New York, May 26, 2009--Authorities found the body of
a journalist who covered the police beat in northern Mexico this morning after he was abducted
from his house on Monday night, according to Mexican news reports. The
Committee to Protect Journalists called on local and federal authorities today to
conduct a thorough investigation and bring those responsible to justice.
Authorities found the body of Eliseo Barrón Hernández, left, a
reporter and photographer for the Torreón-based daily La Opinión, in the
city of Gómez Palacio, Durango, where he lived, reported the
national daily Milenio. The Durango
state deputy attorney general, Noel Díaz, told reporters that Barrón's body was
found with a gunshot wound to his head in an irrigation ditch, according to The
At around 8 p.m. on Monday, at least eight hooded gunmen
entered Barrón's home, beat the reporter and forced him out of the house and
into a white Nissan Tsuru that was parked outside, his wife told local
reporters. He was not heard from again.
Barrón, 35, had covered the police beat for 10 years for La
Opinión, which is based out of neighboring Coahuila state, according to the
national daily El Universal. In the days prior to his kidnapping, the
journalist had covered a corruption scandal in the Torreón police that had
resulted in the firing of 302 police officers and the investigation of at least
20 others, according to Milenio.
Local authorities have not make public any leads about their
investigation or reasons behind Barrón's abduction and murder. Federal
authorities have taken over the case, Milenio
reported, although it is not clear why the investigation has been transferred.
"We condemn the vicious slaying of
Eliseo Barrón Hernández, and extend our
condolences to his family and friends," said Carlos Lauría, CPJ's senior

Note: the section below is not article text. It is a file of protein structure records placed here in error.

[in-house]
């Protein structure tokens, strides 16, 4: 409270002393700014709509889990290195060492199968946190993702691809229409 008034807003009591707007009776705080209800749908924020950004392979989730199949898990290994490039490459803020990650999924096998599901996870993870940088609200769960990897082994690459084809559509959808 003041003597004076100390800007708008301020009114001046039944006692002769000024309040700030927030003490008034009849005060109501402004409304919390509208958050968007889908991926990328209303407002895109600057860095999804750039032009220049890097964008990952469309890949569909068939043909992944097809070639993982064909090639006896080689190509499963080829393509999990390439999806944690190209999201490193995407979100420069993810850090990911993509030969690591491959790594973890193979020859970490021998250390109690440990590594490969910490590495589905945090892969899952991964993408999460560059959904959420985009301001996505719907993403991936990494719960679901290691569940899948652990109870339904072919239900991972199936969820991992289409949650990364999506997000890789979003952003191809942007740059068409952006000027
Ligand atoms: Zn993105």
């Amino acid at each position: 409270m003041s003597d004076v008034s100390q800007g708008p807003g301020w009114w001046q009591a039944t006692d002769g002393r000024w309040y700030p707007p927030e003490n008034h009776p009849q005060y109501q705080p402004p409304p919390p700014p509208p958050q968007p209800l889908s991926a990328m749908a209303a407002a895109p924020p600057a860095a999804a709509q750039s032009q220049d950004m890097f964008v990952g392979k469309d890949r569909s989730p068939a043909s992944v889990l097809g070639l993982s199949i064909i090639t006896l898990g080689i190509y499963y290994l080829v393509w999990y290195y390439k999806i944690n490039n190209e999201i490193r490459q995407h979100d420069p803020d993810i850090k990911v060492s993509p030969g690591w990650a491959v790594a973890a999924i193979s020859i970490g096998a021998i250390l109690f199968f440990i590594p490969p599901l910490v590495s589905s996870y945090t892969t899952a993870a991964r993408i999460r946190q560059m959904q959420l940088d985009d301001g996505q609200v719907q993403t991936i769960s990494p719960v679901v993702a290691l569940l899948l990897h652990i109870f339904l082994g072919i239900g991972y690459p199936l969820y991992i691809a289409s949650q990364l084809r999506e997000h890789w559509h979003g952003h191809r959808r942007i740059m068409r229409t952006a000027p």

program coordinator for the Americas.
"We urge Mexican investigators to take a thorough look into Barrón's reporting
on crime and corruption, find those responsible for his murder and bring them
to justice. Journalists must be able to report on issues that affect the daily
lives of Mexican citizens. The health of Mexico's democracy depends on the
media's ability to report the news freely."
In the afternoon of May 3, four unidentified individuals
Ortega Samper, a reporter for the Durango City-based daily El Tiempo de
Durango, out of his car and shot him dead as he was driving home in the
town of Santa María El Oro.
In an article published the day prior to the attack, Ortega alleged that local
officials had threatened him in connection with recent reporting and
investigations. Authorities are still investigating Ortega's killing and have
not publicly discussed their inquiry.
According to CPJ's annual
survey, Attacks on the Press, Mexico is one of the most dangerous
places in the world for journalists. Since 2000, 27 journalists have been killed, including Barrón. At
least eight have been killed in direct reprisal for their work. In addition,
seven journalists have disappeared since
2005. Most covered organized crime or government corruption.
CPJ research has found that
local and state authorities in Mexico
have been ineffective in solving press-related cases and, in some instances,
have been complicit in the crimes. In June 2008, a CPJ
delegation met with President Felipe Calderón, who expressed support for
federal legislation protecting free expression. In April, the Mexican Chamber
of Deputies approved a measure
imposing penalties for crimes against "journalistic activity." The
bill has stalled in the Senate.
"The relentless killing of journalists in Mexico has
become a direct threat not only to press freedom but to the viability of the
country's institutions," said CPJ Executive Director Joel Simon. "The legislature
must take action to protect the basic rights of Mexican citizens."